Also again: The dreaded, undeserved open ending. Movies are not songs, you can’t simply fade out at one point, because it’s just lazy. The whole movie is basically “Coen Bros light” and the problem is, that the Coens have the random (semi-)open ending perfected. There are several of their movies, that “just” end and made me go: “Aw, fuck, that’s it? Lame!”, but after a few minutes (or a talk with some other people, on very rare occasion also after a rewatch), I realized that there is no reason to end the story at a later point. And this is something that many filmmakers don’t understand, because they believe “Let the audience make up their own ending” is smart, when they actually stop at a dumb point.

    Anyway, I don’t wanna be hatin’ on that movie too much. There is enough top filmatism in it, to not be too mad at the hype it got.

    Also unless it’s a different Jon Watts, he directed one of my favourite music videos

    Fatboy Slim - Wonderful Night

    This is "Fatboy Slim - Wonderful Night" by Jon Watts on Vimeo, the home for high quality videos and the people who love them.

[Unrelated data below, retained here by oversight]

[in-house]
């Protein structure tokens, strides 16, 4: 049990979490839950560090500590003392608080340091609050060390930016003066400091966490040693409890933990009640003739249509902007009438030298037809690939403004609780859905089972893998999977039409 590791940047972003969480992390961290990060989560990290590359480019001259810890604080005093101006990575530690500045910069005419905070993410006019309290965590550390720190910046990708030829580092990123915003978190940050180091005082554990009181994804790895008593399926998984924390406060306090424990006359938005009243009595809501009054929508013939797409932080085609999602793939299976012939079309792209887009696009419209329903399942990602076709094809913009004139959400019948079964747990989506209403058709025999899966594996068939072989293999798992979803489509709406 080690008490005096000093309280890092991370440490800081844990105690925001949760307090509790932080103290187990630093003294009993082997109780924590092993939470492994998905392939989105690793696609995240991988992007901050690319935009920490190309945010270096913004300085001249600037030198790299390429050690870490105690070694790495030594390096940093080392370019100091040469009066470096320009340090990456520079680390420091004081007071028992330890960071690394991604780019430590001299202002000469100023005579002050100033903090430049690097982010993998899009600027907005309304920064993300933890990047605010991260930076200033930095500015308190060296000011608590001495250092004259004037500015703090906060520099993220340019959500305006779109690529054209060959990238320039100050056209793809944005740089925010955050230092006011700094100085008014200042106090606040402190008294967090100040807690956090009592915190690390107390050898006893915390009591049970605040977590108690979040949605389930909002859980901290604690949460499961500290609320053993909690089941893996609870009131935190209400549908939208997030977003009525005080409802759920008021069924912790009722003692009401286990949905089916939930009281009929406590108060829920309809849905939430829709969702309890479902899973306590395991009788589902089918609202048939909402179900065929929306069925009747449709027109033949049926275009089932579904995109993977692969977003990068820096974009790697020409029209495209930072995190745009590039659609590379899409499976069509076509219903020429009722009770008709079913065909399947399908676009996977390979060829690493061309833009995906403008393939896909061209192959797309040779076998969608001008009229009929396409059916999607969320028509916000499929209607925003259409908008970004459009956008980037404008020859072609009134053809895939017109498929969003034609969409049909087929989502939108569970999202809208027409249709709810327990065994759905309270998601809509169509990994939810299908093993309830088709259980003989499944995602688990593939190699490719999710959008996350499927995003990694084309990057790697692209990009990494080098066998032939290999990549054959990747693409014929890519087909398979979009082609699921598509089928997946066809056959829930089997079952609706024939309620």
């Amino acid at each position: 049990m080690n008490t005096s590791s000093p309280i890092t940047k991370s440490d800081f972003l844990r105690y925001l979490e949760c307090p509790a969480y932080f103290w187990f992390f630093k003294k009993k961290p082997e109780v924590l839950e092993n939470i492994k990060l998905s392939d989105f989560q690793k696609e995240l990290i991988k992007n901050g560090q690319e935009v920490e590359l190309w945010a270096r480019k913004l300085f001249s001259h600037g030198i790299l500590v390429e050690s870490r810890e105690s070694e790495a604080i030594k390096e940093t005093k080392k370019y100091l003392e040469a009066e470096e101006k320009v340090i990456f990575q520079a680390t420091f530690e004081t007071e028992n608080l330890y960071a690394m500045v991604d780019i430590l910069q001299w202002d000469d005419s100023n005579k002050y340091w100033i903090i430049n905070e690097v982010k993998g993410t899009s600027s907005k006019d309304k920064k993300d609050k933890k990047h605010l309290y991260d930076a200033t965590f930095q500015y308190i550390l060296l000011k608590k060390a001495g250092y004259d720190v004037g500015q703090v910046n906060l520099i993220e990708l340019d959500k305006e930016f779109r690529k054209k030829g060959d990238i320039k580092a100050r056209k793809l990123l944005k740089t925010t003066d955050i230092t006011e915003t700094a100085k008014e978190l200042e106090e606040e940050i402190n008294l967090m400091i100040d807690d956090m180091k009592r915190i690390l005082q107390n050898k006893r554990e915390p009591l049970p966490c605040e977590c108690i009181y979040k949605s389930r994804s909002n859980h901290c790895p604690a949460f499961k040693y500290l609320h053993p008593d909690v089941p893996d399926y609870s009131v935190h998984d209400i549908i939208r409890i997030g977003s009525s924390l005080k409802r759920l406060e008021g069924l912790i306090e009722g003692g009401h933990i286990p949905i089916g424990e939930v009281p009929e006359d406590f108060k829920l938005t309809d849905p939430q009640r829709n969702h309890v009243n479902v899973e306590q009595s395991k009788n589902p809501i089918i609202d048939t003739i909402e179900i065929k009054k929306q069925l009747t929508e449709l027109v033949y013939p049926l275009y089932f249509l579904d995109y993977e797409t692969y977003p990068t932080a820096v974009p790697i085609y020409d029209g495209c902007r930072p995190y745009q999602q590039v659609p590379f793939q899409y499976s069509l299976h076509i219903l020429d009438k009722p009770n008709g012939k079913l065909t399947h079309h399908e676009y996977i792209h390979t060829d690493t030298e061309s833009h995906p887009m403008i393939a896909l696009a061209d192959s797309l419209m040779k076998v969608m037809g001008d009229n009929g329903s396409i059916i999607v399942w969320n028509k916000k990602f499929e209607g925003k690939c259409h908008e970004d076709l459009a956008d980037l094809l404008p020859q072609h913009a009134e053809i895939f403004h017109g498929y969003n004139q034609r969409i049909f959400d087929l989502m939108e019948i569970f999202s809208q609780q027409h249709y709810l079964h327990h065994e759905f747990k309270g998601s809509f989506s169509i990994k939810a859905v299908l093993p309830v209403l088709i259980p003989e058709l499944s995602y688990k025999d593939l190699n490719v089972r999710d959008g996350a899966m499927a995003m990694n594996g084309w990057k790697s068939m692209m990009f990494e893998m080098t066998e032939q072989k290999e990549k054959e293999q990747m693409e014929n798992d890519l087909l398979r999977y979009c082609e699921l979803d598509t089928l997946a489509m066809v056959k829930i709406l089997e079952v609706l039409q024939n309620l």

3. I liked this one. It’s the kind of low-key crime story with some black comedy and sudden violence of which the world has produced a bumper crop in the past few years. I also liked CLOWN and the new SPIDER-MAN movie, despite none of them seeming to bear any resemblance to each other in style or subject matter. We might have a reliable new journeyman on our hands.

    Also, if you ever want to direct a Marvel film, what you need to do is direct a small indie movie where Kevin Bacon plays an asshole. Boosts your chances considerably.

  4. This from the director of the new Spidey? I just came back from it and wasn’t even aware it had a director with a voice. Didn’t seem that way.

  5. CLOWN was okay as a concept – magic evil clown suit becomes fused to wearer, turns family man into child killer, but the execution was really dull. Come to think of it, I just saw SPIDERMAN : TONY’S MOVING DAY, and was wondering how scrawny Parker becomes muscular beefed-up Spiderman when the suit goes on (the Spidey suit has built-in fake muscles that blow up like an inflatable toy). No kid killing though, only kid-rescuing, thankfully.

  6. “but by god I had time to watch all eleven PUPPET MASTER movies and the new TRANSFORMERS”

    Laughing hard right now, thank you geoffrey. A man who knows his priorities.

  7. This is the kind of movie that’s right up my alley. A small budget crime/noir story that perfectly executes its limited premise. I was genuinely impressed with what the film did with three main characters and maybe two tertiary characters. As much as I wish the director luck with Marvel, I also kind of wish that when directors have a critical indie hit, they would at least get a couple of smaller scale movies under their belt before playing around with a couple hundred million dollars.